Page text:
The regents then discontinued one of the two current undergraduate chemistry programs — the Bachelor of Science given to students who major in chemistry. The decision was made because of the program’s comparative lack of flexibility, with only one elective course. According to the recommendation by Linda Tesar, senior faculty advisor to the Dean of LSA on strategic budgetary affairs, and University Provost Laurie McCauley, the program was difficult for students to navigate because many upper-level chemistry courses required for the program could not be offered each semester due to low enrollment. These changes were made in favor of reinstating a revised chemistry major, which offers students greater flexibility and increased accessibility toward a career in chemistry. The regents unanimously approved the change.

The regents also approved the appointment of Richie C. Hunter to the position of vice president for communications. In his remarks at the opening of the meeting, University President Santa Ono welcomed her to the University. 

“We’ve … been searching for a permanent vice president for communications to replace Kallie Michels following her retirement,” Ono said “Last week, I announced that after a deliberative search, we have found our candidate in Richie C. Hunter. She has an exceptional background, including extensive experience in marketing, branding and media relations and communications leadership roles … I’m convinced she’s a fantastic fit for our university.”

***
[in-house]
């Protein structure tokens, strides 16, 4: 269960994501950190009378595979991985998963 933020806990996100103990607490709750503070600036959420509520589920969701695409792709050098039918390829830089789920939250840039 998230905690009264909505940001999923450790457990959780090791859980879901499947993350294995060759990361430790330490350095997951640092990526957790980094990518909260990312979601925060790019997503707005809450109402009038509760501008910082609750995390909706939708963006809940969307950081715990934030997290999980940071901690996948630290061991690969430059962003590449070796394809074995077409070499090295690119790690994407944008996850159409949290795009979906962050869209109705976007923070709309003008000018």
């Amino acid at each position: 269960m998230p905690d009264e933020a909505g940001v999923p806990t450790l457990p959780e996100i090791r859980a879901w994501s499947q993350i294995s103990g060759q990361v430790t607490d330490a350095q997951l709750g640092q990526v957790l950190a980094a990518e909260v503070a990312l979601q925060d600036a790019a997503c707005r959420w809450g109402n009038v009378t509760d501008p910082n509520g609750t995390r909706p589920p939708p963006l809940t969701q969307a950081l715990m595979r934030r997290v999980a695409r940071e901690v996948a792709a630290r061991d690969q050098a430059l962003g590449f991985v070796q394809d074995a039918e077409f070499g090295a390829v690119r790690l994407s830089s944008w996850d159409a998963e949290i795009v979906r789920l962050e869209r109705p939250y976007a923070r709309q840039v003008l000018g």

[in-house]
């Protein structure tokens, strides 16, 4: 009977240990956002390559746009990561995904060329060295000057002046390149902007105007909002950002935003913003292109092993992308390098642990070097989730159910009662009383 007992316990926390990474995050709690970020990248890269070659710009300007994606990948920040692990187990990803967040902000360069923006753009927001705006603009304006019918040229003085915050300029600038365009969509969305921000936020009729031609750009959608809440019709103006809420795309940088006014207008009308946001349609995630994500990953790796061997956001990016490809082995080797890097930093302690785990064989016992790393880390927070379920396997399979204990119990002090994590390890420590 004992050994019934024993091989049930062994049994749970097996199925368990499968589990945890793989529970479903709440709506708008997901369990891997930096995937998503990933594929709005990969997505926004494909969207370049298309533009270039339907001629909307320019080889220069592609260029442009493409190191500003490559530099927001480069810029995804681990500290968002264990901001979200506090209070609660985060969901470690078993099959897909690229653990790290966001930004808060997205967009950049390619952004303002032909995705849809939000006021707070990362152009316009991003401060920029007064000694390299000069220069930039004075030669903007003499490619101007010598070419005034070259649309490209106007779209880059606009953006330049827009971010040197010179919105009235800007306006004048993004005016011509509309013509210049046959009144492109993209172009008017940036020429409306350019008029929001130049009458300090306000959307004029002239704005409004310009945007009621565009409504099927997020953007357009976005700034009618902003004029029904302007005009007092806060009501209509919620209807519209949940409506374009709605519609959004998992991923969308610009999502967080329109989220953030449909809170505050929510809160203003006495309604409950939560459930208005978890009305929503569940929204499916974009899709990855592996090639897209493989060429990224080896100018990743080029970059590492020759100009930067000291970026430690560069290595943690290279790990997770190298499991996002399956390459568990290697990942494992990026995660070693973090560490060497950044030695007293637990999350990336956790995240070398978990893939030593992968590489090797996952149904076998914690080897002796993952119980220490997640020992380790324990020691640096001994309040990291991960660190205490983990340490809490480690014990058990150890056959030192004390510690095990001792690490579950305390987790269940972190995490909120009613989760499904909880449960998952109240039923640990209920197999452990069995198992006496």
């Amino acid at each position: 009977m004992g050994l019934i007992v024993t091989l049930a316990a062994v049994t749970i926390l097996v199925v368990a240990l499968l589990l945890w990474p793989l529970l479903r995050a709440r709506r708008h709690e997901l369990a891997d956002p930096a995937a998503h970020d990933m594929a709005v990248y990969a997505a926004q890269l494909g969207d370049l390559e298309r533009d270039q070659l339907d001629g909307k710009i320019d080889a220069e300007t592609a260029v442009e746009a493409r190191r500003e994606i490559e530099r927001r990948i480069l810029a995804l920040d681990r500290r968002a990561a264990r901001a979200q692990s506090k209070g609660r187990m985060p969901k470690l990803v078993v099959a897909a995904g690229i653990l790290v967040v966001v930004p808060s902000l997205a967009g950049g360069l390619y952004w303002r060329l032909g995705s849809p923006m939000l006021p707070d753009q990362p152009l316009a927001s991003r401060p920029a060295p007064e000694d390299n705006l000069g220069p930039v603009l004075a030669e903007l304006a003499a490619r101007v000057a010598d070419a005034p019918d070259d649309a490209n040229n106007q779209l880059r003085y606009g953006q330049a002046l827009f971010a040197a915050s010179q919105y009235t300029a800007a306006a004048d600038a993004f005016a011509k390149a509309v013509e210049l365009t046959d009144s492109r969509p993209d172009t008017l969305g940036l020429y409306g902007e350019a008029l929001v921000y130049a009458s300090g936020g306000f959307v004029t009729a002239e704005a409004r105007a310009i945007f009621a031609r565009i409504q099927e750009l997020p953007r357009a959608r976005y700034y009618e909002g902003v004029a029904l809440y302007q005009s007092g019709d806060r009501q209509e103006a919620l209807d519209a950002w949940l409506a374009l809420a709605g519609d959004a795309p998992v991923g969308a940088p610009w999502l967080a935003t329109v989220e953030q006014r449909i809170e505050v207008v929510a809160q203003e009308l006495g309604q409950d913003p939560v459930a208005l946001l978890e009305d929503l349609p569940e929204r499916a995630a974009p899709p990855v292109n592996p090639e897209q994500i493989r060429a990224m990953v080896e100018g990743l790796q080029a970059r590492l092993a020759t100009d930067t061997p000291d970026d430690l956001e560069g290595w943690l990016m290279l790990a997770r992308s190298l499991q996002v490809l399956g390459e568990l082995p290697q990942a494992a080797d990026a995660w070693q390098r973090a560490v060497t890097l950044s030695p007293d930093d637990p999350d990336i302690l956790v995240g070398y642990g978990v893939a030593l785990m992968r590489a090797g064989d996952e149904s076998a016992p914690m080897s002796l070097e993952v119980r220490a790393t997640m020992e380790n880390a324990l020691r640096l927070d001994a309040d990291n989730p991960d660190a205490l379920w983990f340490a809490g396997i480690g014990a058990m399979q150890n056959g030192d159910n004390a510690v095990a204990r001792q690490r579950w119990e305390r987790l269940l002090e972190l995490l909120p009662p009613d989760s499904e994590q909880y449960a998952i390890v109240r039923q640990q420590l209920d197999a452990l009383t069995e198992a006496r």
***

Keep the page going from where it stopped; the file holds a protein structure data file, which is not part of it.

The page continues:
During the public comments section of the meeting, several attendees spoke in support of the formation of a union that would represent respiratory therapists and technologists at the University Hospital and C.S. Mott Children’s Hospital. Ashley Greene, a registered respiratory therapist at Michigan Medicine, spoke on how the COVID-19 pandemic affected her workplace negatively and caused extreme stress among her and her coworkers.

“We were subjected to suspension of retirement matching, departmental budget cuts, call time pay reduction and frequent critically low staffing levels,” Greene said. “The news and the media called us health care heroes, but in our reality, we didn’t feel appreciated or cared for or heard. These feelings were the driving force behind our support for a union.”

Members of the CAPS staff then asked the regents to finalize their ongoing salary review by the end of May. The CAPS representatives also asked the regents to include the salary increases CAPS employees advocated for in an open letter to Harmon in their review. Carolyn Scorpio, CAPS staff social worker, emphasized the need for higher wages in order to maintain a well-staffed office.

“Specifically, we ask for (the University’s) support to ensure that the ongoing CAPS salary review is completed by the end of May and that it results in substantial salary increases needed to effectively retain and hire clinical staff,” Scorpio said. “If the University truly values the mental health and well-being of students, providing a competitive wage to CAPS staff is imperative.”

Members of GEO also spoke during the public comments segment of the meeting in support of demands from GEO’s platform, including reducing mental health copays and establishing a non-police emergency response service. At the end of the meeting, GEO members stood up and began to chant, pledging that they would strike.

“We’ve been bargaining for months and we’re still paid below the rate of inflation,” GEO members chanted. “We will not accept another pay cut. We are ready to strike.”

Daily Staff Reporters Bronwyn Johnston and Miles Anderson can be reached at  and